Pamela Wilson

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How to Focus Your Business on a New Target Audience

How to focus on a new target audience

I was in the middle of a first coaching session with “Brenda” not long ago when I heard her say a phrase that made my warning sign go off.

It sounded something like this:

“I want to help people who don’t understand what (my offering) can do for them.”

It’s not the first time I’ve heard a similar statement from a coaching client.

As a matter of fact, I hear it so often I now have a name for this concept — I call it the “halo effect.”

And when people suffer from it, they can end up focusing on the wrong target audience for years. Sometimes this one mistake — made early on — can make it impossible to build a profitable business.

I have a resource for you in this article — a checklist that will show you how to pivot your business to a new audience.

The devastating consequences of the halo effect

The halo effect happens when business owners want to help. It’s deeply rooted in a desire to serve. It comes from people who want to make a difference in the world with their gifts.

These are all beautiful things.

But when the people you aim to serve aren’t even aware they need your help, you’re setting your business up for long years of struggle. You may spend years pushing to get people to accept that they need what you offer. And you may never generate the profits you’re aiming for.

Your business may not even make it.

This is the kind of business mistake that weakens the foundation you’ll build your success on.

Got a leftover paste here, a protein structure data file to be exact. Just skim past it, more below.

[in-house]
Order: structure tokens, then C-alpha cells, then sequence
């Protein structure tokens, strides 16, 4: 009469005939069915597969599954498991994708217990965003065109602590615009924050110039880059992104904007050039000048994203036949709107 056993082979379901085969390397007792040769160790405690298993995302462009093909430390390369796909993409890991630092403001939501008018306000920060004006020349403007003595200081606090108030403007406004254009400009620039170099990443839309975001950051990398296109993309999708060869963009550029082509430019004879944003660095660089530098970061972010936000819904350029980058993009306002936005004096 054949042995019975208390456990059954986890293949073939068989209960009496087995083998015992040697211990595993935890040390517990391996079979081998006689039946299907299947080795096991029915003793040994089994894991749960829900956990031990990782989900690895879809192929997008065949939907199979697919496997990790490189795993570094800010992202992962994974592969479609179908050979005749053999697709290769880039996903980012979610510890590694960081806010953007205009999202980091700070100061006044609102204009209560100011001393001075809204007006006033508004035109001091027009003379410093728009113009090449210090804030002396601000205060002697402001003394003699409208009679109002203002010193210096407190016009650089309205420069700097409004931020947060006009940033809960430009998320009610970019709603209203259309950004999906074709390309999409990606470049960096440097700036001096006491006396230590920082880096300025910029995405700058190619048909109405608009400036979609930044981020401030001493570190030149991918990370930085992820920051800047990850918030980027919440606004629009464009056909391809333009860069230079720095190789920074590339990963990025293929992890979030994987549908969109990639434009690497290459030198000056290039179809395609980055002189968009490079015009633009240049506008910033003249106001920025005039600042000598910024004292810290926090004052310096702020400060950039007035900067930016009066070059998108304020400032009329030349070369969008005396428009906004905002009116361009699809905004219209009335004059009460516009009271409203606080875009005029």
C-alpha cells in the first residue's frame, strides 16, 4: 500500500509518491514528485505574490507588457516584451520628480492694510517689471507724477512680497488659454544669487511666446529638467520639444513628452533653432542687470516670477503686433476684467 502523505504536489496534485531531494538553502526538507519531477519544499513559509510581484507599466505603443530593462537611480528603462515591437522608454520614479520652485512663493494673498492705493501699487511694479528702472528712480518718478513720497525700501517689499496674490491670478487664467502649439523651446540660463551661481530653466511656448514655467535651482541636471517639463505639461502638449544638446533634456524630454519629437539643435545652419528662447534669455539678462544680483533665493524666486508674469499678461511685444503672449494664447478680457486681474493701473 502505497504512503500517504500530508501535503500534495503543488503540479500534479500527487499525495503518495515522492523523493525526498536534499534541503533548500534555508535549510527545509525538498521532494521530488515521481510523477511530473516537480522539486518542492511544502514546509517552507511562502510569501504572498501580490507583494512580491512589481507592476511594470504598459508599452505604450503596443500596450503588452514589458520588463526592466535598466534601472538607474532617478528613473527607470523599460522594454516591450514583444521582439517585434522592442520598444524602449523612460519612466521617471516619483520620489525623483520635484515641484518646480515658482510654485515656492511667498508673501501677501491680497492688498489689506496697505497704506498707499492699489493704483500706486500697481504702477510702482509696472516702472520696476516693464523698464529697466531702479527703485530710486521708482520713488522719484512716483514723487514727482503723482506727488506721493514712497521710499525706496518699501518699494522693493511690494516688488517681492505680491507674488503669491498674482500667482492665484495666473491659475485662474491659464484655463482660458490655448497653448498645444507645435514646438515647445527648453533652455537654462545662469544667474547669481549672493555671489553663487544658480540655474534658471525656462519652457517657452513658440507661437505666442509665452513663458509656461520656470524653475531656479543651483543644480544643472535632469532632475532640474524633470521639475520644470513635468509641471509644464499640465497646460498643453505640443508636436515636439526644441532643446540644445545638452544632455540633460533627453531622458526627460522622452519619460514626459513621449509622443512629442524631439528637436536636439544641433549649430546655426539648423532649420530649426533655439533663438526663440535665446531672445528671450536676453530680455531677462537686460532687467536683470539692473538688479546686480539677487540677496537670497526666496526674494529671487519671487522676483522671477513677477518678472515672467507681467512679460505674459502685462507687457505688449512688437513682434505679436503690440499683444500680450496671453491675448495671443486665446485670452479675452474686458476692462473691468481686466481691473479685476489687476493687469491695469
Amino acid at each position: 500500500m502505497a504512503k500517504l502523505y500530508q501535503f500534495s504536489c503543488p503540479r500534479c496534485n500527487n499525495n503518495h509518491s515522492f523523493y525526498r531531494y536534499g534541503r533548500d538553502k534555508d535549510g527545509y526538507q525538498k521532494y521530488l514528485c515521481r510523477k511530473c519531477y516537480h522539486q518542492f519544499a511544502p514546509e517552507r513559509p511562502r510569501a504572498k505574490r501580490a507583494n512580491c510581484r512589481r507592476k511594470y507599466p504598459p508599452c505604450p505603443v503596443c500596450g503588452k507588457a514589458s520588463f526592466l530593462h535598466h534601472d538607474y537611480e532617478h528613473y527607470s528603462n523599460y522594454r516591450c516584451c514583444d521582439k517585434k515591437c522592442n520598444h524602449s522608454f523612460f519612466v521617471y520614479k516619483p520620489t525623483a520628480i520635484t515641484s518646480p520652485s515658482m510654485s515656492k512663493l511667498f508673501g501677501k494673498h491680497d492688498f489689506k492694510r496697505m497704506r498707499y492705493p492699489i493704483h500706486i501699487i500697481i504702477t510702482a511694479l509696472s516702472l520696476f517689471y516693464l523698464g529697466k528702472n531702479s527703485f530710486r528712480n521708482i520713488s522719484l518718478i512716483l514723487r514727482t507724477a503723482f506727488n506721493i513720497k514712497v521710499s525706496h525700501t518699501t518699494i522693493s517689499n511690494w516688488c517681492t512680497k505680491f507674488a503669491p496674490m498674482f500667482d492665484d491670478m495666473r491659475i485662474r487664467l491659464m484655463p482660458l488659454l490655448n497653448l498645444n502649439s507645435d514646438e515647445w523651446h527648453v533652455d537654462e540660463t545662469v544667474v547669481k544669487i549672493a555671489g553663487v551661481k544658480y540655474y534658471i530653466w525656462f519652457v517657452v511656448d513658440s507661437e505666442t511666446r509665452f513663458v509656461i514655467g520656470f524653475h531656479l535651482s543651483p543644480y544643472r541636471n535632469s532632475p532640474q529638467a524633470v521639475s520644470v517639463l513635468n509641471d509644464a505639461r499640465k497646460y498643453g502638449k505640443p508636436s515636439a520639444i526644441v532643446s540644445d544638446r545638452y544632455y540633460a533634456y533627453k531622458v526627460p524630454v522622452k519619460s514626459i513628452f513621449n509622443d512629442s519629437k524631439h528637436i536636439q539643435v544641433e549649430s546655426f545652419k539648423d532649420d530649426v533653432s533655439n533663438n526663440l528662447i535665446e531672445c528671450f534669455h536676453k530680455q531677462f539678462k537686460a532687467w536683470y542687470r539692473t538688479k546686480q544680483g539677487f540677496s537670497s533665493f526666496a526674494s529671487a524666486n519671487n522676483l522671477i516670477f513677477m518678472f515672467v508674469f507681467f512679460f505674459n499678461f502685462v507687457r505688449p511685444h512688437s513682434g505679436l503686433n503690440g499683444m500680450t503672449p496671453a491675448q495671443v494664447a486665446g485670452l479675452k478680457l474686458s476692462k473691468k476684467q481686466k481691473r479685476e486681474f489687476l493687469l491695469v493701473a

Why your customer avatar must have a “felt need”

Your customer avatar is a description of your ideal customer. And your ideal customer is someone who:

  • Is aware they have a challenge that needs to be solved — that’s their “felt need”
  • Recognizes the issue is important enough that they must take action to solve it
  • Has the ability to pay to solve the problem

These are all important if you want to be profitable, so let’s weave them into one statement you can make into your new mantra:

“My ideal customer deeply feels the need for a solution to their problem — and they can afford to pay for it.”

By the way — is this article making you feel vaguely uncomfortable?

Are you wondering if you set off in the wrong direction and got your customer profile all wrong?

Don’t worry — there’s a solution. And that’s what this piece is about. I have a resource that will help! Keep reading.

We’re going to talk about how to pivot your business and re-orient it toward the customer you want to reach — the one who knows they need help and is ready to pay for it.

Let’s dig in and make it happen!

How to define your new target audience

Whether you call them your perfect customer, your ideal customer, your target market, your target audience — or your perfect-ideal-target-customer-avatar — what you’re looking for is a customer who fits the description we came up with above:

“My ideal customer deeply feels the need for a solution to their problem — and they can afford to pay for it.”

One of the easiest ways to understand your new target audience is to pinpoint how they differ from your current audience — the one you’ve been serving up until now.

How is your new target audience different than your existing audience?

  • Have they had this problem for more or less time than your current customer?